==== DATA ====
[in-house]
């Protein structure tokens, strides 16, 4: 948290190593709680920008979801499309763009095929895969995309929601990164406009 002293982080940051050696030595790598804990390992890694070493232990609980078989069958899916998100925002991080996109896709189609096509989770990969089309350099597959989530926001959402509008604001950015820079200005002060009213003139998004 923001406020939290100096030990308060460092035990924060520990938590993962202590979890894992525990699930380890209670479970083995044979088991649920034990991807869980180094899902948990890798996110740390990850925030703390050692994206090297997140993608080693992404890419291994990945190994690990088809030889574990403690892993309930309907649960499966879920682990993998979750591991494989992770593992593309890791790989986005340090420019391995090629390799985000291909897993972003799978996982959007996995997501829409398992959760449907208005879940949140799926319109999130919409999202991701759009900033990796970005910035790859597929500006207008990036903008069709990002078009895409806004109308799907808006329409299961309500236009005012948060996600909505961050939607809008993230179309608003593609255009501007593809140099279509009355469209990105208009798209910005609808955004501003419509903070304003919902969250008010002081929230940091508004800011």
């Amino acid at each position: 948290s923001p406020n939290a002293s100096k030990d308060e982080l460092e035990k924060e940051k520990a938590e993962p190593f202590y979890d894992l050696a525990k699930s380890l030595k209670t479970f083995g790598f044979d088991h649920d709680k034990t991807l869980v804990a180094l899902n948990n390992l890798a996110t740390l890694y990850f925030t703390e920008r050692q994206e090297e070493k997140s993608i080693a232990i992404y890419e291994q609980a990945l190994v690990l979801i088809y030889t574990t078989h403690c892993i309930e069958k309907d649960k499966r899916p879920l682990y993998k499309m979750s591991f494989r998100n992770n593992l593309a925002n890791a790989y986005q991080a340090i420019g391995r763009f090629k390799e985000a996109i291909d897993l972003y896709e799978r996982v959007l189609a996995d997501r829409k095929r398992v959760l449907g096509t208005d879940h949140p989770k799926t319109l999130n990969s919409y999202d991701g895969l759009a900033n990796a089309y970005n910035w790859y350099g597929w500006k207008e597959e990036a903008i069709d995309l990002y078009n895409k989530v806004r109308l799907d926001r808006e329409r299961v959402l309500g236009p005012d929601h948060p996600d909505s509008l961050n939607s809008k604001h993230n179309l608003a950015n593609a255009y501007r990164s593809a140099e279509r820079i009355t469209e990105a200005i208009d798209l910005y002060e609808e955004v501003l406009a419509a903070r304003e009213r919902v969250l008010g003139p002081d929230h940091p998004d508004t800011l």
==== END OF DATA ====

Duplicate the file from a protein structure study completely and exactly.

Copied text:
[in-house]
């Protein structure tokens, strides 16, 4: 948290190593709680920008979801499309763009095929895969995309929601990164406009 002293982080940051050696030595790598804990390992890694070493232990609980078989069958899916998100925002991080996109896709189609096509989770990969089309350099597959989530926001959402509008604001950015820079200005002060009213003139998004 923001406020939290100096030990308060460092035990924060520990938590993962202590979890894992525990699930380890209670479970083995044979088991649920034990991807869980180094899902948990890798996110740390990850925030703390050692994206090297997140993608080693992404890419291994990945190994690990088809030889574990403690892993309930309907649960499966879920682990993998979750591991494989992770593992593309890791790989986005340090420019391995090629390799985000291909897993972003799978996982959007996995997501829409398992959760449907208005879940949140799926319109999130919409999202991701759009900033990796970005910035790859597929500006207008990036903008069709990002078009895409806004109308799907808006329409299961309500236009005012948060996600909505961050939607809008993230179309608003593609255009501007593809140099279509009355469209990105208009798209910005609808955004501003419509903070304003919902969250008010002081929230940091508004800011």
């Amino acid at each position: 948290s923001p406020n939290a002293s100096k030990d308060e982080l460092e035990k924060e940051k520990a938590e993962p190593f202590y979890d894992l050696a525990k699930s380890l030595k209670t479970f083995g790598f044979d088991h649920d709680k034990t991807l869980v804990a180094l899902n948990n390992l890798a996110t740390l890694y990850f925030t703390e920008r050692q994206e090297e070493k997140s993608i080693a232990i992404y890419e291994q609980a990945l190994v690990l979801i088809y030889t574990t078989h403690c892993i309930e069958k309907d649960k499966r899916p879920l682990y993998k499309m979750s591991f494989r998100n992770n593992l593309a925002n890791a790989y986005q991080a340090i420019g391995r763009f090629k390799e985000a996109i291909d897993l972003y896709e799978r996982v959007l189609a996995d997501r829409k095929r398992v959760l449907g096509t208005d879940h949140p989770k799926t319109l999130n990969s919409y999202d991701g895969l759009a900033n990796a089309y970005n910035w790859y350099g597929w500006k207008e597959e990036a903008i069709d995309l990002y078009n895409k989530v806004r109308l799907d926001r808006e329409r299961v959402l309500g236009p005012d929601h948060p996600d909505s509008l961050n939607s809008k604001h993230n179309l608003a950015n593609a255009y501007r990164s593809a140099e279509r820079i009355t469209e990105a200005i208009d798209l910005y002060e609808e955004v501003l406009a419509a903070r304003e009213r919902v969250l008010g003139p002081d929230h940091p998004d508004t800011l």